“Who the hell are you to complain?”

While washing dishes I started off thinking about the things I was thankful for (the usual census: family, health, good weather, employment and so on), and then by the drying stage my thoughts had wandered off (as they are wont to do), and I realised that I had some things that were more on the Relief side of the bookkeeping, such as “I’m so relieved that my life isn’t full of bitter, angry, crazy-making people.” That wasn’t a very cheerful sort of relief, because it meant that my life used to be. There is also a sort of spiritual weariness that comes from being thankful for the bad things that aren’t happening to you.

Trying to figure out, “How does one get into those kinds of situations?” isn’t hard, because unfortunately, the world is chock-full of them. The blogoshere is rife with weary stories about people’s struggles. But later on while soaking in the philosophical font that is the bathtub, I realised once again that so many of these struggles revolve around the same faulty premises.

There is a pervasive myth of scarcity in our society. I’m not talking about physical resources, even though some of those truly are physically scarce, and many are actually badly shared. Rather, I’m talking about the myth of social scarcity. The fabric of the story line has these warp threads running through it, and given how obnoxious they are, we might call them Warped Threads:

There’s not enough caring to go around — if you get what you need, then I can’t get what I need.

Everyone is being judged, and if I can “prove” that my problems are “worse” than yours, then I win and will get the caring I need, and you lose and won’t get it.

If I don’t get the caring I need, then I can’t be held responsible for being upset, and acting out my frustrations by punishing others.

If I feel slighted because others won the contest, then I’m justified in doing what I feel I “have to” to get substitute needs met.

These lines are getting very childish sounding, aren’t they? And yet they form the foundation to a tremendous amount of infighting for resources or services, and blaming others for creating problems so they can be charged for restitution, and excusing abusive or murderous actions against innocent people.

Wow. There is in fact a deep level of social immaturity, selfishness, lack of empathy and pettiness to the whole scenario. I would call this a cultural immaturity, but it is hardly limited to one culture.

Indeed, these scenarios are widespread and are seen in every bureaucratic, legal, scholastic, and economic system. At these broad levels of pervasiveness, we don’t even notice the underlying errors so that they seem to be the natural order of things.

Underlying all of them is the wholly artificial concept of scarcity: There’s not enough to go around — it’s you or me.

This perceived scarcity even extends to assisting others. A strange virtue is sometimes seen in “guarding” the services-as-scarce-resources from people who would use them.

You’re not fit to judge what services you need, or whether or not you need the services.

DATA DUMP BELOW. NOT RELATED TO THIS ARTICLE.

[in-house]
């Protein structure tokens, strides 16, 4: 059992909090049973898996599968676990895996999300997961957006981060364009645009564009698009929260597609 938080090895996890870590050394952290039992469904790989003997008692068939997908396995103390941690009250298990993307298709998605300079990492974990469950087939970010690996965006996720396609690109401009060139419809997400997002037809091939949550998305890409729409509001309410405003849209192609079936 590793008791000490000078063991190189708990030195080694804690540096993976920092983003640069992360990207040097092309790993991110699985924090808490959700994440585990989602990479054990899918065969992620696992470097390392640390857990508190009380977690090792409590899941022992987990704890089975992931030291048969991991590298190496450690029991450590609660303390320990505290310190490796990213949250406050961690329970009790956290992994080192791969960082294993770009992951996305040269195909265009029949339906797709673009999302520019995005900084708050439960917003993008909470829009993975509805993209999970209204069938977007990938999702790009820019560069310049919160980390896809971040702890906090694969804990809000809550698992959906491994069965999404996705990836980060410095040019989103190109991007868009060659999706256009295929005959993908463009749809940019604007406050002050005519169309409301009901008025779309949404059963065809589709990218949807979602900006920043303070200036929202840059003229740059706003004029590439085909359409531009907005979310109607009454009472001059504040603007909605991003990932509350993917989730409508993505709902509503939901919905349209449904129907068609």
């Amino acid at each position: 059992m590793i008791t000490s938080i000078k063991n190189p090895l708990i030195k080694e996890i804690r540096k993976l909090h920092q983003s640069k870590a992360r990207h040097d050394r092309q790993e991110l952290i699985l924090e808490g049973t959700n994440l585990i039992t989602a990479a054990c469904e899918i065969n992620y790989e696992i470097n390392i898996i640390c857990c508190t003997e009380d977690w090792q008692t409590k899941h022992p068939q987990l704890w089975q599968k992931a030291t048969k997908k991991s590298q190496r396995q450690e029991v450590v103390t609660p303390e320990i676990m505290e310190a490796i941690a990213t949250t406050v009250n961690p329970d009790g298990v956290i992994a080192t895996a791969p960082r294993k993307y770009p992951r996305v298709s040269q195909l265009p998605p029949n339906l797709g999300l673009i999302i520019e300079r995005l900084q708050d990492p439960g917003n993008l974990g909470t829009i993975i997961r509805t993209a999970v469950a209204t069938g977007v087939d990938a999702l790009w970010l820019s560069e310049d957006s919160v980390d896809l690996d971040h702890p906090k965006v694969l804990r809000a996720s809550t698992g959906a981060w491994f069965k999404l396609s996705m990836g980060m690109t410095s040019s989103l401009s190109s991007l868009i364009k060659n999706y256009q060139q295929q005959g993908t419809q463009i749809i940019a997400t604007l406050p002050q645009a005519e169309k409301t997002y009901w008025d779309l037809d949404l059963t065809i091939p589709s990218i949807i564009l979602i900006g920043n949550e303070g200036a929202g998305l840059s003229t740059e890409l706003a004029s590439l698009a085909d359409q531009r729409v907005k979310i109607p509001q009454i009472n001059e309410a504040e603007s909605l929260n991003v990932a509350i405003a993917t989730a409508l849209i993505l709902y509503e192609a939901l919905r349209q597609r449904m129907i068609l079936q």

We can’t give you these services because other people need them.

You’re not the worst off, so you don’t need them badly enough to get them.

You’re so badly off that you wouldn’t be able to really make good use of them, so they would be wasted on you.

You’re just being greedy, going around asking for services.

If you’re not failing, you’re obviously getting by okay.

Anyone who fails like that is just being lazy or noncompliant. We’re not giving you any services until we can see you putting forth enough effort.

(Bang head here.)

But it doesn’t do any good to whine and complain about how “unfair” things are, and how you “deserve” better. I’m not saying that you don’t deserve better, but rather that we all deserve better. The sad fact is that the people who are doing these things also deserve better. They perpetuate the problem because they don’t recognise the causes of it, and because they lack the tools to build something else.

Most importantly, we don’t want to punish people for having problems. This screwed-up social paradigm is certainly a great problem that besets us all. Instead of antagonism, we need to help each other. We need to quit staking out lines between Us and Them. We need to help by teaching each other how we can help each other. After all, the reason that humans are social animals is because we can work together to create solutions for problems that we cannot solve as individuals. We are all dependent upon each other for a multitude of things.

We don’t need better ways of “beating” the system, because we are all part of the system, and the beatings must stop. (They haven’t improved morale yet.) What we need are ways of overhauling the system by sidestepping these terrible games and introducing different ways of working together.

“The master’s tools will never dismantle the master’s house. They may allow us temporarily to beat him at his own game, but they will never allow us to bring about genuine change.” ~ Audre Lorde

1 Comment

  1. Sharon said,

    24 November 2006 at 12:40

    Andrea, you’ve written some great stuff in the past few days and this is another example.


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